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Pericapsular nerve group block for osteoarthritis-related chronic hip joint pain: a case report



Pericapsular nerve group (PENG) block has shown effectiveness for acute hip pain associated with fractures and surgery. Herein, PENG block was performed for osteoarthritis (OA)-related chronic hip joint pain.

Case presentation

A 65-year-old woman presented left hip pain. She had bilateral hip osteoarthritis that improved with medications; however, a fall resulted in left hip pain. She experienced severe pain on movements, which required walking aids. To alleviate the hip pain, a PENG block was performed under ultrasound guidance. Transient muscle weakness occurred in 2 of 5 times. After 5 blocks, she regained the ability to walk without assistive devices. Pain did not recur even after 6 months.


Repeated PENG blocks of short-acting local anesthetics alone could be an effective pain management technique for chronic hip pain. For safety, the appropriate injection site and local anesthetic dosage must be carefully considered.


Recently, ultrasound-guided pericapsular nerve group (PENG) block has attracted significant attention as a new analgesic technique for hip pain. Its efficacy has been reported in acute hip pain cases stemming from fractures or surgeries [1]. A single PENG block using a long-acting local anesthetic with steroid provides effective pain relief in hip osteoarthritis (OA) patients for up to 2 months; however, its long-term effectiveness was limited [2]. This paper focused on the repetitive application of PENG blocks with lidocaine, which led to sustained pain reduction and overall mobility in a case of OA-related chronic hip pain.

Case presentation

The patient was a 65-year-old woman (height 159 cm, weight 63 kg, body mass index 25.2). She sought care from our orthopedic surgery department, where was treated for lumbar spinal stenosis with oral tramadol hydrochloride (75 mg/day). In addition, postherpetic neuralgia in the right upper extremity was treated using the right stellate ganglion xenon irradiation and oral pregabalin (150 mg/day). Six months ago, she experienced right hip pain after a long walk and was diagnosed with bilateral hip joint OA. Following 2 months of celecoxib therapy, the pain improved, prompting her to discontinue the medication and undergo subsequent follow-ups. Three months before the presentation, a fall resulted in left hip pain. A post-fall X-ray examination did not find fractures, other anomalies, or observable joint alterations. Although she resumed taking celecoxib, the pain remained. The main painful site was the left groin area, with maximum pain intensity of 8 on the numerical rating scale (NRS) while walking. This persistent pain prompted her to use a cane or other ambulatory aids.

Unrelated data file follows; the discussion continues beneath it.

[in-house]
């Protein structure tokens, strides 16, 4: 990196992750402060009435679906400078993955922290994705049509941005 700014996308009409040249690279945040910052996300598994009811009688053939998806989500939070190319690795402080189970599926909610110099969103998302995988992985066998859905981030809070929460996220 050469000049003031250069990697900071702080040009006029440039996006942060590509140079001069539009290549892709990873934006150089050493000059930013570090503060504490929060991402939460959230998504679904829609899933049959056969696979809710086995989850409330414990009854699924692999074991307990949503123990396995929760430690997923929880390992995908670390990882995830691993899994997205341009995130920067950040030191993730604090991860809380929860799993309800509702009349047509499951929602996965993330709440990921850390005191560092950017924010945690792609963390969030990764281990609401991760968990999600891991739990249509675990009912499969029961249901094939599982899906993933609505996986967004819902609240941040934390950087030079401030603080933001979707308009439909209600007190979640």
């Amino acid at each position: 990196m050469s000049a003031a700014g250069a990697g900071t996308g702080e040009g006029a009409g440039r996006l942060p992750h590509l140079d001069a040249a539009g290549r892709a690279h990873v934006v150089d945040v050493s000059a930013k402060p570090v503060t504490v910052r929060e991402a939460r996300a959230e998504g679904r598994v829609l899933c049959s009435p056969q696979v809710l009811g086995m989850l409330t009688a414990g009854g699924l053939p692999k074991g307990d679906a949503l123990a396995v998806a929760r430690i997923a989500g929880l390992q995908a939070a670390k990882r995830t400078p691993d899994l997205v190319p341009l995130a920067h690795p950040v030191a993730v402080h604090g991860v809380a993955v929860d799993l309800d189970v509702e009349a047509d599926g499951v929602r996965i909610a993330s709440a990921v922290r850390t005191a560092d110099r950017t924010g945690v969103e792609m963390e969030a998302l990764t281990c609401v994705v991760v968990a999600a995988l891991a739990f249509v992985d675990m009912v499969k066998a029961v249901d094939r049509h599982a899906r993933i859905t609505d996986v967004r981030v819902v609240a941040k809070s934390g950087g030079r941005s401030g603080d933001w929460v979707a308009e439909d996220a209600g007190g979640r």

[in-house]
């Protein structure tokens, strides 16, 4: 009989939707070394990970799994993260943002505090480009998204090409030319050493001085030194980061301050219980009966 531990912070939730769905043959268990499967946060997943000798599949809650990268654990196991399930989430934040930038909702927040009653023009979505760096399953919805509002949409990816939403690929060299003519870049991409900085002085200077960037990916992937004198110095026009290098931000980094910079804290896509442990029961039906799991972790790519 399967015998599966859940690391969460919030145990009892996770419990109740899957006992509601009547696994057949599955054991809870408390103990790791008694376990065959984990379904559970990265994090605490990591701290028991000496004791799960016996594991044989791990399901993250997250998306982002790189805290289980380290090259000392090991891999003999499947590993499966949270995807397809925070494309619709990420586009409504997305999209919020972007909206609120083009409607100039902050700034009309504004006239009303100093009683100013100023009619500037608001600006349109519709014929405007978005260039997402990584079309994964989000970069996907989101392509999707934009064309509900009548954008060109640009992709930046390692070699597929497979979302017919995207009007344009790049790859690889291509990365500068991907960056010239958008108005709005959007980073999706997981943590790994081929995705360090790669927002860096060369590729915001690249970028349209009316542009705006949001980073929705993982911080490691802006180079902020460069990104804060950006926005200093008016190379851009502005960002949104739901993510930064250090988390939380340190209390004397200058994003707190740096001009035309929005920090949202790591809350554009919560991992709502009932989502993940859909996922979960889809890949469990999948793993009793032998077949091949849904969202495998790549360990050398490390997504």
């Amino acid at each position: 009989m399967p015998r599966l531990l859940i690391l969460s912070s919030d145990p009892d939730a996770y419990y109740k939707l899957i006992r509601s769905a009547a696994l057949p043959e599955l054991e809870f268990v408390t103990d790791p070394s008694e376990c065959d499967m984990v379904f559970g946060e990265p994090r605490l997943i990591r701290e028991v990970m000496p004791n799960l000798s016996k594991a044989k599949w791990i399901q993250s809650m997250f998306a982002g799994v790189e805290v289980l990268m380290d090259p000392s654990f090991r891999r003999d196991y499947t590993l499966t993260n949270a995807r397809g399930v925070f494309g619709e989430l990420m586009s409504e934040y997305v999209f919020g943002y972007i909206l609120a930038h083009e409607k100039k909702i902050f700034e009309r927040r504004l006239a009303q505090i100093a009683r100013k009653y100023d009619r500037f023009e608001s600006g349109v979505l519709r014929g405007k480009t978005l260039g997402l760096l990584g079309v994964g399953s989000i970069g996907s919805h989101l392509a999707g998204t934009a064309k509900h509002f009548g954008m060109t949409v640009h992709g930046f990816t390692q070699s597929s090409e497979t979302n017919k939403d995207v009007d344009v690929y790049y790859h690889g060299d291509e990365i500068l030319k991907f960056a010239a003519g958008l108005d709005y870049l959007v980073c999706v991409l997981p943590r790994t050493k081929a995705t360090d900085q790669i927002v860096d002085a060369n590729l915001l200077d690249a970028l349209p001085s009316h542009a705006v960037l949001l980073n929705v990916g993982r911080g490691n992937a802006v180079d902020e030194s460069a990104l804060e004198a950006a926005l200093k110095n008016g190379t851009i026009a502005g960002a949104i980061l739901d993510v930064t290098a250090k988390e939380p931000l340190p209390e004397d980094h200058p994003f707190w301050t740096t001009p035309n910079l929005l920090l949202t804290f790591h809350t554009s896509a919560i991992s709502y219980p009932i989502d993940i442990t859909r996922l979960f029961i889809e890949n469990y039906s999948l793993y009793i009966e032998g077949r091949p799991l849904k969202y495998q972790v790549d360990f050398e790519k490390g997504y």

To precisely determine the source of pain and alleviate severe pain, a left PENG block using 15 mL of 0.5% lidocaine was administered under ultrasound guidance. During the procedure, the patient was positioned supine. Briefly, an ultrasound probe was placed transversely, and the anterior inferior iliac spine, iliopubic eminence, and psoas tendon were identified (Fig. 1). Subsequently, a needle was inserted via a lateral in-plane approach to guide the tip within the myofascial plane, positioned between the psoas tendon anteriorly and the ilium posteriorly. Thereafter, 15 mL of 0.5% lidocaine was gradually injected. No complications or side effects associated with PENG block were observed, except for transient quadriceps weakness. Following the initial block, pain improved during ambulation. Following five subsequent block applications at intervals of 2–4 weeks, the pain stabilized at NRS 1–2, facilitating independent walking. To date, pain has not recurred even after 6 months (Fig. 2).

Fig. 1
figure 1

Relevant sonoanatomy view for the PENG block. The needle was inserted using a lateral in-plane approach to direct the tip within the myofascial plane, positioned between the psoas tendon anteriorly and the ilium posteriorly. AIIS, anterior inferior iliac spine; FA, femoral artery; FN, femoral nerve; IM, iliac muscle; IPE, iliopubic eminence; PT, psoas tendon

Fig. 2
figure 2

Our patient’s post-fall clinical course. Three months after falling, the patient was taking celecoxib but continued to experience pain. A series of PENG blocks reduced NRS from 8 to 1–2. After the third injection, celecoxib was no longer needed; she discontinued cane use after the fourth injection